d) There is a need of specific tailor-made programme in place for this purpose with standard operating mechanism. It should be ordered that only officers, including those in senior posts, duly qualified as above and certified, will be posted for audit. As on date, we have data fully available but the manpower is totally under-prepared for the assigned task as they do not know the method to be followed. This gap at the back-end should be covered first before allowing the audit, so that unnecessary harassment to the RP could be minimized.
e) The unskilled audit officer (both in digital and legal analysis) may not be in a position to observe any deviations that may result in loss of revenue to the exchequer. By adopting the present un-organised varied approach of audit, the department may not be in a position to notice and plug the possible revenue leakages in an effective manner.
f) When audit is being conducted after due analysis of in-house data as suggested, identifying the issues to be audited, the notice/intimation for audit could be sent asking for the specific documents/information only with reasons duly recorded. Later, if required, the officers should be allowed to visit the business premises with specific verification tasks assigned in writing.
g) In cases where the audit, after due specific analysis, are conducted at the GST offices, the Authorities expect the RP to be available at the office when they undertake the audit process, which could be avoided. The RP finds it difficult to assign an employee exclusively for this purpose for many days to the office. Instead, the officers should be asked to communicate in writing the issues that require further clarification by mail and also call for the visit personally for clarifying the required issues.
h) There is no uniform approach or SOP prescribed for the officers to conduct audit at the backend. Each authority follows one or more methods of conducting of audit, depending upon their own understanding of law and compliance requirements. This has caused huge problems to the RP as each officer has his own plans and procedure and it becomes difficult to respond immediately in a fair manner. Also, the person in-charge of accounts may not be aware of all the happenings of large entities. There is need of SOP for conduct of audit by the executives and it should be notified to all stakeholders, so that there is transparency in place.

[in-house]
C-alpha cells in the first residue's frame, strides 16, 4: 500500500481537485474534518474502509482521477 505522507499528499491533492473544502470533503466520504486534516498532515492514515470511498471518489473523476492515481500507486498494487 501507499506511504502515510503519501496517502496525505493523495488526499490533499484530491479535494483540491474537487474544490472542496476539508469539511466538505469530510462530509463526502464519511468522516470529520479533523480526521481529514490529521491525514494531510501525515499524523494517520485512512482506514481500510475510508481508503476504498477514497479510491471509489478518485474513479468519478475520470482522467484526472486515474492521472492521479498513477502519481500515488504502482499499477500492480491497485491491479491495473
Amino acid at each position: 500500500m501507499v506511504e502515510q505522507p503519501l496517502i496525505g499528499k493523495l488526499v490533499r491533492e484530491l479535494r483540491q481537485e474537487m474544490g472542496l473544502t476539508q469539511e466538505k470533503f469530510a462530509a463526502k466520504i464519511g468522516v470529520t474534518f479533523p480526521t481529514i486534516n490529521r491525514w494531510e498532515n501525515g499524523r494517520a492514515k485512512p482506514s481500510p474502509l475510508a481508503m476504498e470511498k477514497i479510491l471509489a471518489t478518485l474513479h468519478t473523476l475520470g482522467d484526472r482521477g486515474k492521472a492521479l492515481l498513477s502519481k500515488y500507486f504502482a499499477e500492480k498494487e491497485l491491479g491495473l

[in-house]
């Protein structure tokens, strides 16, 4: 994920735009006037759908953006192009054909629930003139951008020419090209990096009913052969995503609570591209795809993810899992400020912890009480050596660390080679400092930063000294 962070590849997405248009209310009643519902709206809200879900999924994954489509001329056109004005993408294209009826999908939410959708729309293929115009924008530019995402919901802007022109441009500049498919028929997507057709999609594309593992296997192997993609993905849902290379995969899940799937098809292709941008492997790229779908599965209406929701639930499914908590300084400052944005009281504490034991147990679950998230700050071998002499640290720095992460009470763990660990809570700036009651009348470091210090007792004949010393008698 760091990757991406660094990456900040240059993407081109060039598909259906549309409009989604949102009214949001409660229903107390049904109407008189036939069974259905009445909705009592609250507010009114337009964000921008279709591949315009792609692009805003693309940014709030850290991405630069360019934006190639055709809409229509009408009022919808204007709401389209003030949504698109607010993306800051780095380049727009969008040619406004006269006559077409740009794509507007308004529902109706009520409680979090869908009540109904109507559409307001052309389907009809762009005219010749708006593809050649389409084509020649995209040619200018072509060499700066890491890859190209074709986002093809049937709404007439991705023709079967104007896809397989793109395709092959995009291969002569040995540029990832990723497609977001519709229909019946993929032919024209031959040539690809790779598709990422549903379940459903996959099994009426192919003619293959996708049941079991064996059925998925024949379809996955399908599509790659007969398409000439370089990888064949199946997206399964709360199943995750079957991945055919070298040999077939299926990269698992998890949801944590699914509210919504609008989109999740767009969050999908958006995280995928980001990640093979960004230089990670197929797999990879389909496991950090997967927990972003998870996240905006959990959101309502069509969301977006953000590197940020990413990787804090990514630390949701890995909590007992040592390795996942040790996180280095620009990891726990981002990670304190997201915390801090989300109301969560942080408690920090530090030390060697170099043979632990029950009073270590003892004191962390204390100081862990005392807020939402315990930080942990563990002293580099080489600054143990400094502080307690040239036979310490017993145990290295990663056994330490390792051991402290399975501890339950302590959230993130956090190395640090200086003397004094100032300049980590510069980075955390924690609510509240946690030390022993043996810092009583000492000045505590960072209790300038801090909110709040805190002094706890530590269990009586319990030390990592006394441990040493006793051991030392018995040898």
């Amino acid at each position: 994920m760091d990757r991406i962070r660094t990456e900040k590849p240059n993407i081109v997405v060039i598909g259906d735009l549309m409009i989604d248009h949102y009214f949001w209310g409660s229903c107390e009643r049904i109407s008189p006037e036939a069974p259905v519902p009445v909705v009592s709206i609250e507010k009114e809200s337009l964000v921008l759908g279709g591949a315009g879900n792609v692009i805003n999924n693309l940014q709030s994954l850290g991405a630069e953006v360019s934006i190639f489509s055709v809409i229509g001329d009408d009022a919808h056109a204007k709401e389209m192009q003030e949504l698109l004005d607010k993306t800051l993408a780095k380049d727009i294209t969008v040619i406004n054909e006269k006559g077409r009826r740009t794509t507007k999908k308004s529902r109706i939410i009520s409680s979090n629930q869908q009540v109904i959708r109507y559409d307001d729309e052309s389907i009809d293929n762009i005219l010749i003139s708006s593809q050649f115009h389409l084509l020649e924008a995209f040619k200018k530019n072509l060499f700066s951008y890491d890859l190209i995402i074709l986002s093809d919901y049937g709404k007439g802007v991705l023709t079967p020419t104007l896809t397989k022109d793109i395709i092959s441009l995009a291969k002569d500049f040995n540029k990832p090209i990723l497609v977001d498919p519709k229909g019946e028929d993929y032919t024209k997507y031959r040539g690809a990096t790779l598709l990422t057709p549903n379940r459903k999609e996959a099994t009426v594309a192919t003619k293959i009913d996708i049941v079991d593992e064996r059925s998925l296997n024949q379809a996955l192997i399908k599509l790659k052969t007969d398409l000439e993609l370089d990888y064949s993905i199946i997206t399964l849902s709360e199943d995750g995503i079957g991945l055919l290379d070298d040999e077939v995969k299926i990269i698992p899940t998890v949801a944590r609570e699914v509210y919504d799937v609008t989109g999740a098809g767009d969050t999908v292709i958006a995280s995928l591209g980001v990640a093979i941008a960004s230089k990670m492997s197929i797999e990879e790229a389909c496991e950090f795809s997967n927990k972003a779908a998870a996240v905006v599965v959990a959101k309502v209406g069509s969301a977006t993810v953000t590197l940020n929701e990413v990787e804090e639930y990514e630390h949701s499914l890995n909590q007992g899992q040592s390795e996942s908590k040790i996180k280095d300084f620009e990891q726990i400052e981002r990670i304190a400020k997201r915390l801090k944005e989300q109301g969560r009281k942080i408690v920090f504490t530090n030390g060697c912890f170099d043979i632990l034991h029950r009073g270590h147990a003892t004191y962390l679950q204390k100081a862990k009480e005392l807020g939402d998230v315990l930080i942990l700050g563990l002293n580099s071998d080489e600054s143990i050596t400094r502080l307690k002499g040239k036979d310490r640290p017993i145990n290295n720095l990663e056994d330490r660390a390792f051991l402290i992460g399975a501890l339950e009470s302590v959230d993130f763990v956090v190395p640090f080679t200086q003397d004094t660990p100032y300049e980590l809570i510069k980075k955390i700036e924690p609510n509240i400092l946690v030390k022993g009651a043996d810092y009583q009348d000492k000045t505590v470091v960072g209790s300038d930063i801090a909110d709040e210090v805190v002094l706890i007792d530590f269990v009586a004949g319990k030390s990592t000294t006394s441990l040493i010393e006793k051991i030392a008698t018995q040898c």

i) The CBIC has come out with an Audit Manual which is a replica of the erstwhile EA-2000 audit methodology, applied to large manufacturing units in central excise tax regime. It is a matter of fact that this procedure is not followed even by all the central authorities, who change the system according their own understanding. Further, it is also a matter to be considered as to how the audit procedures for an origin based tax system could be useful to the changed times of consumption based tax regime.
j) Added to this, the state authorities are not following the said standards as this manual is not tailor-made for the GST regime. Now the larger issue for the RP is how to comply with these varieties of requirements from different authorities. This needs to be set right on priority or else it will compete with the same opaque system which existed earlier, with no useful change on the ground situation and results.
Filling up the gaps
The conducting of an audit by the taxing authorities is one of the most significant functions, especially in the self assessment regimes. But carrying out the audit without a uniform approach and methodology will lead to wasteful practices by the authorities, much against the transparency and utility expected in GST regime. Unless such proper arrangements with qualified and certified officers are in place, the department will be causing unnecessary hurdles to business and trade. In these days of pandemic where running a business itself is a challenging task, becoming a prey to this type of faulty audit mechanism will cripple the business environment.
In view of the present critical business scenario, the best way for the department is to look inwards, plan and prepare itself. It should aim to having a comprehensive digital back-end with required features in place to conduct audit by both state and central authorities in a uniform way. It should be followed up with stringent training of the officers for the specific purpose, both in law and data analytics. Only when the officer duly qualifies and earns her/his certificate, such an officer should be allowed to function and conduct audit as per the standard operating procedure in place, which are to be prepared. Then alone the purpose of conducting audit will be met, the author feels. Both the present mechanism and manpower in place are totally poor to meet the changed situation of the GST digital regime.
It is sad to mention here that the authorities, knowing full well the advantages of a fully digitized environment, have not thought of any such uniform back-end audit methods all these days.
Hope this topical issue will be discussed in the coming GST Council meeting so that there is change in the policy and procedures of audit with a view to attain uniformity, transparency, efficiency and moreover it evolves as a vibrant tool to safeguard revenue.
[The views expressed are strictly personal.]